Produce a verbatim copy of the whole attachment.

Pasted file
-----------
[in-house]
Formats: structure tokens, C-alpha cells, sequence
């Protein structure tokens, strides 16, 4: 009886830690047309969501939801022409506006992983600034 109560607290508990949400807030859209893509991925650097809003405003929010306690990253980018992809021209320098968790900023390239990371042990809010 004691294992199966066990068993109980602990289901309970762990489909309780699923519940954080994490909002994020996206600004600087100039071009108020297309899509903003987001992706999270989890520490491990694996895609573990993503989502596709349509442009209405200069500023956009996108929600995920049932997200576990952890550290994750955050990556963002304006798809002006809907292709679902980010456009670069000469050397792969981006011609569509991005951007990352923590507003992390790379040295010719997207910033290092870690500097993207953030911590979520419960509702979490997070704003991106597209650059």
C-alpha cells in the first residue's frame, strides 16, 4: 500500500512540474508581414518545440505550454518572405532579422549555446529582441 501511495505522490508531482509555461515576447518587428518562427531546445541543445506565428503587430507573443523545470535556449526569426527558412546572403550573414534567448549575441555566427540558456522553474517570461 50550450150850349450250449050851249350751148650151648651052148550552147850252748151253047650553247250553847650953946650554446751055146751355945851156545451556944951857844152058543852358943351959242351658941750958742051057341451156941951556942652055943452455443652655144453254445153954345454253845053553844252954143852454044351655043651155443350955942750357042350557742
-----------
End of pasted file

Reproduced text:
[in-house]
Formats: structure tokens, C-alpha cells, sequence
């Protein structure tokens, strides 16, 4: 009886830690047309969501939801022409506006992983600034 109560607290508990949400807030859209893509991925650097809003405003929010306690990253980018992809021209320098968790900023390239990371042990809010 004691294992199966066990068993109980602990289901309970762990489909309780699923519940954080994490909002994020996206600004600087100039071009108020297309899509903003987001992706999270989890520490491990694996895609573990993503989502596709349509442009209405200069500023956009996108929600995920049932997200576990952890550290994750955050990556963002304006798809002006809907292709679902980010456009670069000469050397792969981006011609569509991005951007990352923590507003992390790379040295010719997207910033290092870690500097993207953030911590979520419960509702979490997070704003991106597209650059």
C-alpha cells in the first residue's frame, strides 16, 4: 500500500512540474508581414518545440505550454518572405532579422549555446529582441 501511495505522490508531482509555461515576447518587428518562427531546445541543445506565428503587430507573443523545470535556449526569426527558412546572403550573414534567448549575441555566427540558456522553474517570461 50550450150850349450250449050851249350751148650151648651052148550552147850252748151253047650553247250553847650953946650554446751055146751355945851156545451556944951857844152058543852358943351959242351658941750958742051057341451156941951556942652055943452455443652655144453254445153954345454253845053553844252954143852454044351655043651155443350955942750357042350557742